Ivanko Powerlifting Weightlifting Plates and Bars - Official Distributor




Starting To Powerlift When Older

One of the beauties of powerlifting is that those of any age can participate and compete. Masters classes allow one to remain competitive against their peers as long as they'd like. But what about starting powerlifting when you're already a master. A 48 year old has decided to take it up and asks for some advice and routines.

The advice illustrates the community that is powerlifting:

Go to elitefts.com and find the four part article series in the articles section called "The 8 keys..." by Dave Tate, - that should put you on the right path. Try to find a powerlifting gym and join it.

We have two guys who started at ~58 and ~64 respectively and they are both doing great.

Try to find a real powerlifting gym (not a "health club") in your area and join. Try and hook up with some guys who are the real deal and can teach you how to lift.

A new guy in his mid 40's just started with our team in my gym this weekend. Strong as all get-out, but needs a lot of work to become a competitive powerlifter. He learned a ton with us in just one Sunday afternoon.

If you are motivated, work hard, stick to it, and are ready to learn, you will have great fun. I started competitive PL-ing just over 2 years ago after "lifting" for many years but never competing. It has been a blast! I am 39.

Also, keep reading these forums. The best in the business post on here and are willing to help you and answer your questions. They have helped me IMMENSELY. Then, as you learn, share your knowledge with other newbies.

Welcome aboard! I'm 50. Made my comeback after no meets for 15 years at 45. Take the advice you've just gotten to start and we'll watch for your future post and questions. Tons of knowledge on this forum.

I would say find someone that nows what there doing and perfect your technique before you start to use some serius weights. Start slow and work into the heavy weights SLOW, and again use perfect form every set every rep nomatter if its 135lbs on the bench if you screw around and not use good form you will get hurt very easy

I'm just gonna say Welcome aboard and the advice given above is all great stuff. Take your time read up on alot of stuff and dont take it to seriuosly or you will get burnt out. The biggest thing hands down in this sport is to HAVE FUN!!!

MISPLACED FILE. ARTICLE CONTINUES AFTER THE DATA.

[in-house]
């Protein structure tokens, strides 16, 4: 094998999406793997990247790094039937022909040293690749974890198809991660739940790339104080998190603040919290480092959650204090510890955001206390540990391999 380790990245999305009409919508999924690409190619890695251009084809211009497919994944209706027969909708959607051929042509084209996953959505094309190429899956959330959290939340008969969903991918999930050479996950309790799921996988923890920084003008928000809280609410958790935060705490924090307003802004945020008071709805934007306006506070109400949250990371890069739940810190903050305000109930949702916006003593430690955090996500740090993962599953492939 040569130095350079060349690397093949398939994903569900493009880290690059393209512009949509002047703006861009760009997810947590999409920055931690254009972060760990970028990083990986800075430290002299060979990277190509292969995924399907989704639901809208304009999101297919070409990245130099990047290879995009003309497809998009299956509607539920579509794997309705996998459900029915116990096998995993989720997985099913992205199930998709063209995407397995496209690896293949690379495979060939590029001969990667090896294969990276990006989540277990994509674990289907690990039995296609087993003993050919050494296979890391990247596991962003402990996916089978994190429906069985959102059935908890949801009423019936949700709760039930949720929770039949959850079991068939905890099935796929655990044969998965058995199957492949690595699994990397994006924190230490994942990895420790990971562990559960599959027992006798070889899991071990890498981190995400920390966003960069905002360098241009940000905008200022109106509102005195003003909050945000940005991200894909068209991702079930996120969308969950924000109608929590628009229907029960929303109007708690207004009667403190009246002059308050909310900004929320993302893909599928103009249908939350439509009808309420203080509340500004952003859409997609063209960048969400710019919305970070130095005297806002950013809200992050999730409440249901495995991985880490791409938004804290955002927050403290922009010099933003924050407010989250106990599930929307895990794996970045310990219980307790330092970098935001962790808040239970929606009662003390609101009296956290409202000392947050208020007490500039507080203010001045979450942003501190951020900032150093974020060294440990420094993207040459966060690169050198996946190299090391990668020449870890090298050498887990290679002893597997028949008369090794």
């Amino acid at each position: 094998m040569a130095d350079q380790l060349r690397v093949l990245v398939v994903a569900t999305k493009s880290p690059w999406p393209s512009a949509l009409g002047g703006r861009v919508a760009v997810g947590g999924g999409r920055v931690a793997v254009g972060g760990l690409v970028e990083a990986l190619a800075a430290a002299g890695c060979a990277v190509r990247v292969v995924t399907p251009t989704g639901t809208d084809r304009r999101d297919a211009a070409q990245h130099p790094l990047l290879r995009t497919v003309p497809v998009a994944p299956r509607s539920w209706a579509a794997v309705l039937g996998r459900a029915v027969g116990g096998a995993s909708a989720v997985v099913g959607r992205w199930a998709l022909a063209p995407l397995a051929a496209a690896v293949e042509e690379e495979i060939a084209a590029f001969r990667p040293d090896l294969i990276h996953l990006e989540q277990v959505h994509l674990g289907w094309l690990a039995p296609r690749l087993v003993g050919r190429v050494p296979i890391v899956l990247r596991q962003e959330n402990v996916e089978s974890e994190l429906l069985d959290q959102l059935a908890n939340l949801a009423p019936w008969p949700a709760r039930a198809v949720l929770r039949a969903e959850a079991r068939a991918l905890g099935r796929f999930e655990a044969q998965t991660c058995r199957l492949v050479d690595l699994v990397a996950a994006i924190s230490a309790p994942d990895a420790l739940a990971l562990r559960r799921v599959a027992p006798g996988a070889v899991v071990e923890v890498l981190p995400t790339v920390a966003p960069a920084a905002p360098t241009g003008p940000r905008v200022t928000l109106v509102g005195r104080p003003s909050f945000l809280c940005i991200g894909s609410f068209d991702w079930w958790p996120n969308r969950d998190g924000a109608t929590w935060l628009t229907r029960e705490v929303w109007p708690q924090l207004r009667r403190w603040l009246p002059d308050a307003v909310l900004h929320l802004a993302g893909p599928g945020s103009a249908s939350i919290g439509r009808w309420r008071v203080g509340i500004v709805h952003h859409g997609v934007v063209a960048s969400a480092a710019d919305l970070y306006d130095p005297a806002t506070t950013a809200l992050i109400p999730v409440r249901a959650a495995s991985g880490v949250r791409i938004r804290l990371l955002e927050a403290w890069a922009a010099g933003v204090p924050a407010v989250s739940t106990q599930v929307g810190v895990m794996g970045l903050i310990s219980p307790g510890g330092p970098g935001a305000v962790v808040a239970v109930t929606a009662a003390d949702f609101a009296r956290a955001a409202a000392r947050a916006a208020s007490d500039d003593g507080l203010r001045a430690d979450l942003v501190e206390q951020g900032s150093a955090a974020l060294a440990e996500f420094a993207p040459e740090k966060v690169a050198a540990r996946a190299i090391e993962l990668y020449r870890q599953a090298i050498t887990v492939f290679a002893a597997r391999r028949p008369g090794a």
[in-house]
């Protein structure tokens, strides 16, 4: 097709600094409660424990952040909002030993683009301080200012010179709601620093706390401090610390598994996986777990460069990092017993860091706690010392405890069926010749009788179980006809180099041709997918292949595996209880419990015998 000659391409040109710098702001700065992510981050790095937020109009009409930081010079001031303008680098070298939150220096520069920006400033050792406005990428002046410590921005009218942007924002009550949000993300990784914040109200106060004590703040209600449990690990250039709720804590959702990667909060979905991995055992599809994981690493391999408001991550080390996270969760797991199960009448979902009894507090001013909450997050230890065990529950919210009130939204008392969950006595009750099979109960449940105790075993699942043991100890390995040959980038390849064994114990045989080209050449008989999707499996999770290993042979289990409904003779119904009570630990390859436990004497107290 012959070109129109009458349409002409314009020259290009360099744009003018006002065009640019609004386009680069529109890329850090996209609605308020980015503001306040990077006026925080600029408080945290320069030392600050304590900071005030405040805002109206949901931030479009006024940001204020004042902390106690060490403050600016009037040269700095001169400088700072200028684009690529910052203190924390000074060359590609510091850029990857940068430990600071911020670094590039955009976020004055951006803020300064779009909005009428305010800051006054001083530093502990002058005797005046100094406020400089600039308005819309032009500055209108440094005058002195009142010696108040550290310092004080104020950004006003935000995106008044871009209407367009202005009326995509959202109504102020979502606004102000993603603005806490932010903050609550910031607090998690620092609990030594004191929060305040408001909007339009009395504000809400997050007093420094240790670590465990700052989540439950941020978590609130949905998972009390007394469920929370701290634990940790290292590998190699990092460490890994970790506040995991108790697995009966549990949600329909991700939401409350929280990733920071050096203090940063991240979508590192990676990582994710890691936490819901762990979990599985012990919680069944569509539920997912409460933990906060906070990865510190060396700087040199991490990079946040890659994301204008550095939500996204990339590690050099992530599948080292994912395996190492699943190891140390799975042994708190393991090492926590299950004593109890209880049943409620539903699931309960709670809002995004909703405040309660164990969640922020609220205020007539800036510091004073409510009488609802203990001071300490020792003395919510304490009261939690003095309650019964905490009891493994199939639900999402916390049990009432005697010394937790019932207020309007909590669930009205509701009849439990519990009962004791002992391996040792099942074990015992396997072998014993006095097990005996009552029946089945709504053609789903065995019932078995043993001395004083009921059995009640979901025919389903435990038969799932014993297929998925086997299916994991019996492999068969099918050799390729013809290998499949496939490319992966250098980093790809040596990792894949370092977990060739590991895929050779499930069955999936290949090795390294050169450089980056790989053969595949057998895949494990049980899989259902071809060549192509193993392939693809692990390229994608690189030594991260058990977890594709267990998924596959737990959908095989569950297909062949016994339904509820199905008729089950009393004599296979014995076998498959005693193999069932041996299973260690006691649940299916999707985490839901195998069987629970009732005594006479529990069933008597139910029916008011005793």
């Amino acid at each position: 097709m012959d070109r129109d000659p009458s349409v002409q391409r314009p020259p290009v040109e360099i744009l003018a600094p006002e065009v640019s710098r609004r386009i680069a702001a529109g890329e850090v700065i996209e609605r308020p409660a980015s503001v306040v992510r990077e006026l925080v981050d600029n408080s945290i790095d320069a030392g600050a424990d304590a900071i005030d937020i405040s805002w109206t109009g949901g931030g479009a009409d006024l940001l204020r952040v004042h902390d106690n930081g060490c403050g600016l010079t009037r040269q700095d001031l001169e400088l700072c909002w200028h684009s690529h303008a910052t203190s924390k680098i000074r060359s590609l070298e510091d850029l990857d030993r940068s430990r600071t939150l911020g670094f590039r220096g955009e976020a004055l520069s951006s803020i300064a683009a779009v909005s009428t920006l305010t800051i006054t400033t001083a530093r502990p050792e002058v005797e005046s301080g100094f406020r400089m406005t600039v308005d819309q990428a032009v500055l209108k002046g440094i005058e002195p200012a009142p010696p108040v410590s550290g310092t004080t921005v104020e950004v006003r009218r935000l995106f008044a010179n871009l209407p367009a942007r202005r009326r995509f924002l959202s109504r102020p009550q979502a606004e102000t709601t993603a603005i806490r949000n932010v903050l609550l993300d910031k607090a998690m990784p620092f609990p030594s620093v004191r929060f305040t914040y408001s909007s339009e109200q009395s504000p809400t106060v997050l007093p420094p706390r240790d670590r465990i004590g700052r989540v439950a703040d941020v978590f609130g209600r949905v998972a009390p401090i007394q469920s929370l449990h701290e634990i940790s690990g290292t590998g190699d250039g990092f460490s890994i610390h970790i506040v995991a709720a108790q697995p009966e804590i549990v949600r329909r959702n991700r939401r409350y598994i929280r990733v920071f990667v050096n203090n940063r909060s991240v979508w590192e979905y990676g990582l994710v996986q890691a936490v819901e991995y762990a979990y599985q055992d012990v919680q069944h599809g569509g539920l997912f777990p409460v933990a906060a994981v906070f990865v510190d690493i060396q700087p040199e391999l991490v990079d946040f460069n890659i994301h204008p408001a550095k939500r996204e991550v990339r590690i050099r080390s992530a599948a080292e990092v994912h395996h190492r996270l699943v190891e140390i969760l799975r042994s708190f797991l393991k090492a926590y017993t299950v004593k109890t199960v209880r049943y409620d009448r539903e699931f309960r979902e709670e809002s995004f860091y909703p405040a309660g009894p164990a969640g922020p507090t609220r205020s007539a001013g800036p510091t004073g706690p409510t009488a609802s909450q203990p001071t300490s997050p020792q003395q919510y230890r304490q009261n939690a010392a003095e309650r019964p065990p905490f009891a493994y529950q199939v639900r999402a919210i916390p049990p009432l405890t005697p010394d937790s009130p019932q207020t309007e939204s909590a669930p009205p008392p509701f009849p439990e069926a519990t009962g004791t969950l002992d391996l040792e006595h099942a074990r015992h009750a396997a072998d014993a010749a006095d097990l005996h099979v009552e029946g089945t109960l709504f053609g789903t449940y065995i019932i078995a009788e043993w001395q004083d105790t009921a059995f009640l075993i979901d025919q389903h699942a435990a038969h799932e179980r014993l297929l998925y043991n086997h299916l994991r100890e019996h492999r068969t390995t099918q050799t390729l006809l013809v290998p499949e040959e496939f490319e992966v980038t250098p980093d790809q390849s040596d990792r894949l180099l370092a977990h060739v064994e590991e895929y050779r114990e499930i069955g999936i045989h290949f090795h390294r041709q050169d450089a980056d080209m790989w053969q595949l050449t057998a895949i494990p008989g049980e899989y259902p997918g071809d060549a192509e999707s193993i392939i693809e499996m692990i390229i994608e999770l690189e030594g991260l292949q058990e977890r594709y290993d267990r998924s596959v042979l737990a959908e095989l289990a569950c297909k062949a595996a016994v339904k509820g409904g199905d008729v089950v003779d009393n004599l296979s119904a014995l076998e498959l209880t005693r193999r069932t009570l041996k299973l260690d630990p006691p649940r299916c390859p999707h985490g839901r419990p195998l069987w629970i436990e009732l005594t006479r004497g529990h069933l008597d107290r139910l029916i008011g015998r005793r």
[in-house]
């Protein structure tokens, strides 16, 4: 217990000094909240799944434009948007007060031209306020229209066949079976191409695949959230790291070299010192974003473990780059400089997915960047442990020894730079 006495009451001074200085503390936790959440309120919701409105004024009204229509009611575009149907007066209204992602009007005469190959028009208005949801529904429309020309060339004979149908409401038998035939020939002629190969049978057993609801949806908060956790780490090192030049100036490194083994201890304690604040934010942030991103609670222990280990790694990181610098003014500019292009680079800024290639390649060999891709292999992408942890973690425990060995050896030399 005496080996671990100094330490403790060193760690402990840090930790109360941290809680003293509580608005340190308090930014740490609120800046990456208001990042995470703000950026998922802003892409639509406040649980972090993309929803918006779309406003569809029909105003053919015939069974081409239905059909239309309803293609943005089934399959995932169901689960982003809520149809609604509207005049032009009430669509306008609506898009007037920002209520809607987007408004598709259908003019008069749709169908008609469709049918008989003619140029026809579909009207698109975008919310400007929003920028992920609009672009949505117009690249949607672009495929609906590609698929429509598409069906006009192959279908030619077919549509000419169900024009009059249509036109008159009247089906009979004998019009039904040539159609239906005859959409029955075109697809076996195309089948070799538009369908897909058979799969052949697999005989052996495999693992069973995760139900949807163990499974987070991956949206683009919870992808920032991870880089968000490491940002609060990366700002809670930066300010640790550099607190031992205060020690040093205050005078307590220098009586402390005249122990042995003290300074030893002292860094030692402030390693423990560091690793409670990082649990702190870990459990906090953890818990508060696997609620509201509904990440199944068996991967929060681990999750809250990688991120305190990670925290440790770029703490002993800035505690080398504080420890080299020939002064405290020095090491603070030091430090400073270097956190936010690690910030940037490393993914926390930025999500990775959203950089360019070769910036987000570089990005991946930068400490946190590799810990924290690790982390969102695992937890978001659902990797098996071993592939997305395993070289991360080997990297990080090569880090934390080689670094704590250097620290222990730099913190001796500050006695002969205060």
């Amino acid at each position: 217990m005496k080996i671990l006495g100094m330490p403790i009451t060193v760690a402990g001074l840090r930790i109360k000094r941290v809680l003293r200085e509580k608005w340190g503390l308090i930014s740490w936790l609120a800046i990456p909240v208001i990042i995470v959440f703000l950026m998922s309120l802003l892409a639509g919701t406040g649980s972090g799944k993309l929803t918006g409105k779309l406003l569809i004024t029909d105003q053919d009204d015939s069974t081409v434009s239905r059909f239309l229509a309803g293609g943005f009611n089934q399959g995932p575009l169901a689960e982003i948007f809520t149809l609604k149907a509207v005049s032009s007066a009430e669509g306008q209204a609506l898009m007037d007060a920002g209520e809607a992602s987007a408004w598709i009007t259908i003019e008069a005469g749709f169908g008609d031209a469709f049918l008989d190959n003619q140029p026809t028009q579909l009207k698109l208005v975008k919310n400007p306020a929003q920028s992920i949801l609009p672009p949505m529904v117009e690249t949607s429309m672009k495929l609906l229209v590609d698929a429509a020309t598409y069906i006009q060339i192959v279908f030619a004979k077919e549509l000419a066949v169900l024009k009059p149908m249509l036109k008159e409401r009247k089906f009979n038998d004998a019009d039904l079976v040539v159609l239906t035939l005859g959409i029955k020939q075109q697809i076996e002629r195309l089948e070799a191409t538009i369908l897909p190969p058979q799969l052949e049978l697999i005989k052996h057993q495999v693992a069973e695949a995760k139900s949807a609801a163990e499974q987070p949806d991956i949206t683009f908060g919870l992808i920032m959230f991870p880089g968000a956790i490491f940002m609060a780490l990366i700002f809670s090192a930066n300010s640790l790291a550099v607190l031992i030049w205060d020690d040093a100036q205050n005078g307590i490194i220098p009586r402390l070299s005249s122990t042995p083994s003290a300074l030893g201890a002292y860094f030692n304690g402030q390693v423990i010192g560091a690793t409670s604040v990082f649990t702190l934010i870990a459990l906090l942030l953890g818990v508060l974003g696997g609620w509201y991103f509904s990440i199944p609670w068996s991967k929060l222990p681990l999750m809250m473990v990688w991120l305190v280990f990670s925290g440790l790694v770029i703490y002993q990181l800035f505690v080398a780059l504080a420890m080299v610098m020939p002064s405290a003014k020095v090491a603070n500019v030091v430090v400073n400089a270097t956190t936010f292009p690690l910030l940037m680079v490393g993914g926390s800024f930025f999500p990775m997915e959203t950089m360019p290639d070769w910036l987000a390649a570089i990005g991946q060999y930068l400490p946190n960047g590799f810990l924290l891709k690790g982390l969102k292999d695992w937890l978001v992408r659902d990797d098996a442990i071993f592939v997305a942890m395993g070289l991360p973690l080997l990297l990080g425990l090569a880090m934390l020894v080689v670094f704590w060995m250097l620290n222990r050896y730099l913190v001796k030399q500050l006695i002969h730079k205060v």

To many big guys like myself let it get to them and we forget about having fun and giving back.Just train smart and work your techniques hard and HAVE FUN!!!!!

I am a 61 yr masters lifter who started at the age of 55 and I am still getting stronger. Like everyone said find some people in your area that knoew what they are doing and train with them if you can.

I train with a few guys who did not start till in there 40's or make come backs after 20 years off till they were 50. They have all had great success. One of my training partners made great progress starting out much like you. Just find some one to show you the right way!

I had been lifting for years and years and years in a gym, but only got into competing last August, at the age of 51. My wife joined me at my third meet--one day before her 59th birthday. We just did a full power meet Saturday. It's fun! We are champing at the bit for the next one. We're kind of a geezer--excuse me, masters--power team. The only regret I have is not having jumped into competition sooner.

So here's what I'd suggest to you: don't wait too long to enter a meet. (Don't enter untrained, of course, but don't follow my example!) Perhaps you could go to one as a spectator first. You'll meet some people who will be happy to help you and you'll know how things work before you actually lift. And you'll find out about some good places to train.

I'm 50 and didn't compete until I was 47. Just remember, "if you think you've reached your limit, you're right!"

I think it's great to see a guy starting at an older age, there's nothing but benefits from lifting. On top of adding muscle mass, your bone density is gonna go way up from the constant pressure building it up. My coach set his highest bench around 40 years old after having broken his back in a construction accident and havning multiple surgeries. I'm a firm believer that weightlifting knows no "peak" age, lookin forward to hearin from some of your meets.